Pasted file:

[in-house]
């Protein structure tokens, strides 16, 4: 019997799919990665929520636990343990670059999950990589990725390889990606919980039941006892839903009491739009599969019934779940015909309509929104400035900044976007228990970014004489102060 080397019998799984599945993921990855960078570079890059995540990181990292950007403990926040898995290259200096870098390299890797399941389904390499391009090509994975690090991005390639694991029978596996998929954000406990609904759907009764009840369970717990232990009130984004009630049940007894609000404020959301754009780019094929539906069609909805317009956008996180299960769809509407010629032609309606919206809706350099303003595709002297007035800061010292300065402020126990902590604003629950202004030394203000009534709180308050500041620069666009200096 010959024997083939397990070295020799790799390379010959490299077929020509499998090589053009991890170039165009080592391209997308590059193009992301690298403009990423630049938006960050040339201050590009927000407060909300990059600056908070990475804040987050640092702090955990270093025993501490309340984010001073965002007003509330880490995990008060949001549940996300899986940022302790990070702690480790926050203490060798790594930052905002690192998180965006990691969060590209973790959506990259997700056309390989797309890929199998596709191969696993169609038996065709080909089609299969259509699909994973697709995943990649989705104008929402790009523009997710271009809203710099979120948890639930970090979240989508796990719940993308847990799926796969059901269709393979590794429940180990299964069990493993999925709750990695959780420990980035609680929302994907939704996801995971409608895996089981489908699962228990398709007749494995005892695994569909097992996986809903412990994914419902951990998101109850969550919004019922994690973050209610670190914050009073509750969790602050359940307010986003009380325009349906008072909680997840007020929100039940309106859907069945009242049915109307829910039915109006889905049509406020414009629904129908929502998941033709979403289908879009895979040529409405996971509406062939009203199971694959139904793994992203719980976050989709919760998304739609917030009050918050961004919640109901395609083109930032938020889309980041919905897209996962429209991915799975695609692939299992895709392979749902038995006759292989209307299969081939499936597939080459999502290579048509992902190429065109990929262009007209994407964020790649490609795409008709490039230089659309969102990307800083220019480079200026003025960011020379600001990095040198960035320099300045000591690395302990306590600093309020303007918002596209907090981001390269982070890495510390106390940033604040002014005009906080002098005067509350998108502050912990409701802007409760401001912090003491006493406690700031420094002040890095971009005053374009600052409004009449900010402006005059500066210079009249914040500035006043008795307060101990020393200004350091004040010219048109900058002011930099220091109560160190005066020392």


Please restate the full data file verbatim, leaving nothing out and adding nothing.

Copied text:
[in-house]
């Protein structure tokens, strides 16, 4: 019997799919990665929520636990343990670059999950990589990725390889990606919980039941006892839903009491739009599969019934779940015909309509929104400035900044976007228990970014004489102060 080397019998799984599945993921990855960078570079890059995540990181990292950007403990926040898995290259200096870098390299890797399941389904390499391009090509994975690090991005390639694991029978596996998929954000406990609904759907009764009840369970717990232990009130984004009630049940007894609000404020959301754009780019094929539906069609909805317009956008996180299960769809509407010629032609309606919206809706350099303003595709002297007035800061010292300065402020126990902590604003629950202004030394203000009534709180308050500041620069666009200096 010959024997083939397990070295020799790799390379010959490299077929020509499998090589053009991890170039165009080592391209997308590059193009992301690298403009990423630049938006960050040339201050590009927000407060909300990059600056908070990475804040987050640092702090955990270093025993501490309340984010001073965002007003509330880490995990008060949001549940996300899986940022302790990070702690480790926050203490060798790594930052905002690192998180965006990691969060590209973790959506990259997700056309390989797309890929199998596709191969696993169609038996065709080909089609299969259509699909994973697709995943990649989705104008929402790009523009997710271009809203710099979120948890639930970090979240989508796990719940993308847990799926796969059901269709393979590794429940180990299964069990493993999925709750990695959780420990980035609680929302994907939704996801995971409608895996089981489908699962228990398709007749494995005892695994569909097992996986809903412990994914419902951990998101109850969550919004019922994690973050209610670190914050009073509750969790602050359940307010986003009380325009349906008072909680997840007020929100039940309106859907069945009242049915109307829910039915109006889905049509406020414009629904129908929502998941033709979403289908879009895979040529409405996971509406062939009203199971694959139904793994992203719980976050989709919760998304739609917030009050918050961004919640109901395609083109930032938020889309980041919905897209996962429209991915799975695609692939299992895709392979749902038995006759292989209307299969081939499936597939080459999502290579048509992902190429065109990929262009007209994407964020790649490609795409008709490039230089659309969102990307800083220019480079200026003025960011020379600001990095040198960035320099300045000591690395302990306590600093309020303007918002596209907090981001390269982070890495510390106390940033604040002014005009906080002098005067509350998108502050912990409701802007409760401001912090003491006493406690700031420094002040890095971009005053374009600052409004009449900010402006005059500066210079009249914040500035006043008795307060101990020393200004350091004040010219048109900058002011930099220091109560160190005066020392």